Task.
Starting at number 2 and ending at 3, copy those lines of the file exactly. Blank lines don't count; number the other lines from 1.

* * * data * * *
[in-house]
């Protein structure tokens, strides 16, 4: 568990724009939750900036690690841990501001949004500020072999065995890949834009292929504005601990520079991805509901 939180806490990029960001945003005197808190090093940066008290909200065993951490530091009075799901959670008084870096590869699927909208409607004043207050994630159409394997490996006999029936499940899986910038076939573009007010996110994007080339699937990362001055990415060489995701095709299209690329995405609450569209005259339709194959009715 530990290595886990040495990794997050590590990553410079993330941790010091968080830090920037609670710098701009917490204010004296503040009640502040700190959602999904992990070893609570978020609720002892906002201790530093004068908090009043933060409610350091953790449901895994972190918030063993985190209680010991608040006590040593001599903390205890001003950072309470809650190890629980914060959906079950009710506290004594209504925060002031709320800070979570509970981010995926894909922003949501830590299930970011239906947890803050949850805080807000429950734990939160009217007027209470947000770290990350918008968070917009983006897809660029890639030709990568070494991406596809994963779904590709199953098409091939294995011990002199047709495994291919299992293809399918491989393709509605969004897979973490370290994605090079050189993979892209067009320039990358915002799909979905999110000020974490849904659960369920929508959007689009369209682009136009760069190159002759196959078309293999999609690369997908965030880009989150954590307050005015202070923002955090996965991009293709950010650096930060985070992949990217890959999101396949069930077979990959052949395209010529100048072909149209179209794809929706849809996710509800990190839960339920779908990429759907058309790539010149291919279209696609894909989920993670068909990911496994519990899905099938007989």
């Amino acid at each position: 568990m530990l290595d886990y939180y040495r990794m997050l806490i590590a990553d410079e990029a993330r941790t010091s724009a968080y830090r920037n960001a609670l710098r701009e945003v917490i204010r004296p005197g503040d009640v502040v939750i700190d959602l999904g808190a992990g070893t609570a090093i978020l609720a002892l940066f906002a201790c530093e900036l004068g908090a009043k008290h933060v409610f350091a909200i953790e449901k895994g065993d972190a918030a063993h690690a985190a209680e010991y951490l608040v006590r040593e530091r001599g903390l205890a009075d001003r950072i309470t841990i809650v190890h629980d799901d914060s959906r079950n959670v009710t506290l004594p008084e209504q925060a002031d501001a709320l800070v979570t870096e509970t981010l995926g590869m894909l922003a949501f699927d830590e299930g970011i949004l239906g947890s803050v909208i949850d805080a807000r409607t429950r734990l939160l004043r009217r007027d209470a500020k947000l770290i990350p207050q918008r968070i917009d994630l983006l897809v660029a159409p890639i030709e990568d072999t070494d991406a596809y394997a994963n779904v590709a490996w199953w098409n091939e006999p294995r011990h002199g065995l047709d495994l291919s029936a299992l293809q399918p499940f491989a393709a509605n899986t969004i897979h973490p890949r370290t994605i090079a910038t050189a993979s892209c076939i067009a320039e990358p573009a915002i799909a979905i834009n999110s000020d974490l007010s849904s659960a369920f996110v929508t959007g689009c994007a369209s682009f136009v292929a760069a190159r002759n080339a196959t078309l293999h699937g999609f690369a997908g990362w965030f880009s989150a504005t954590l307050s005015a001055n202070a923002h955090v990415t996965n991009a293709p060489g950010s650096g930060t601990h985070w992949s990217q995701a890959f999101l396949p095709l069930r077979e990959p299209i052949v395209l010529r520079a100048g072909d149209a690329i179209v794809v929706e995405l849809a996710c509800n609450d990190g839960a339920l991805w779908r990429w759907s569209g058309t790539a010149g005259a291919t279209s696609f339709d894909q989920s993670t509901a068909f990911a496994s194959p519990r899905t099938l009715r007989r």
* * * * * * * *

């Protein structure tokens, strides 16, 4: 568990724009939750900036690690841990501001949004500020072999065995890949834009292929504005601990520079991805509901 939180806490990029960001945003005197808190090093940066008290909200065993951490530091009075799901959670008084870096590869699927909208409607004043207050994630159409394997490996006999029936499940899986910038076939573009007010996110994007080339699937990362001055990415060489995701095709299209690329995405609450569209005259339709194959009715 530990290595886990040495990794997050590590990553410079993330941790010091968080830090920037609670710098701009917490204010004296503040009640502040700190959602999904992990070893609570978020609720002892906002201790530093004068908090009043933060409610350091953790449901895994972190918030063993985190209680010991608040006590040593001599903390205890001003950072309470809650190890629980914060959906079950009710506290004594209504925060002031709320800070979570509970981010995926894909922003949501830590299930970011239906947890803050949850805080807000429950734990939160009217007027209470947000770290990350918008968070917009983006897809660029890639030709990568070494991406596809994963779904590709199953098409091939294995011990002199047709495994291919299992293809399918491989393709509605969004897979973490370290994605090079050189993979892209067009320039990358915002799909979905999110000020974490849904659960369920929508959007689009369209682009136009760069190159002759196959078309293999999609690369997908965030880009989150954590307050005015202070923002955090996965991009293709950010650096930060985070992949990217890959999101396949069930077979990959052949395209010529100048072909149209179209794809929706849809996710509800990190839960339920779908990429759907058309790539010149291919279209696609894909989920993670068909990911496994519990899905099938007989």
């Amino acid at each position: 568990m530990l290595d886990y939180y040495r990794m997050l806490i590590a990553d410079e990029a993330r941790t010091s724009a968080y830090r920037n960001a609670l710098r701009e945003v917490i204010r004296p005197g503040d009640v502040v939750i700190d959602l999904g808190a992990g070893t609570a090093i978020l609720a002892l940066f906002a201790c530093e900036l004068g908090a009043k008290h933060v409610f350091a909200i953790e449901k895994g065993d972190a918030a063993h690690a985190a209680e010991y951490l608040v006590r040593e530091r001599g903390l205890a009075d001003r950072i309470t841990i809650v190890h629980d799901d914060s959906r079950n959670v009710t506290l004594p008084e209504q925060a002031d501001a709320l800070v979570t870096e509970t981010l995926g590869m894909l922003a949501f699927d830590e299930g970011i949004l239906g947890s803050v909208i949850d805080a807000r409607t429950r734990l939160l004043r009217r007027d209470a500020k947000l770290i990350p207050q918008r968070i917009d994630l983006l897809v660029a159409p890639i030709e990568d072999t070494d991406a596809y394997a994963n779904v590709a490996w199953w098409n091939e006999p294995r011990h002199g065995l047709d495994l291919s029936a299992l293809q399918p499940f491989a393709a509605n899986t969004i897979h973490p890949r370290t994605i090079a910038t050189a993979s892209c076939i067009a320039e990358p573009a915002i799909a979905i834009n999110s000020d974490l007010s849904s659960a369920f996110v929508t959007g689009c994007a369209s682009f136009v292929a760069a190159r002759n080339a196959t078309l293999h699937g999609f690369a997908g990362w965030f880009s989150a504005t954590l307050s005015a001055n202070a923002h955090v990415t996965n991009a293709p060489g950010s650096g930060t601990h985070w992949s990217q995701a890959f999101l396949p095709l069930r077979e990959p299209i052949v395209l010529r520079a100048g072909d149209a690329i179209v794809v929706e995405l849809a996710c509800n609450d990190g839960a339920l991805w779908r990429w759907s569209g058309t790539a010149g005259a291919t279209s696609f339709d894909q989920s993670t509901a068909f990911a496994s194959p519990r899905t099938l009715r007989r």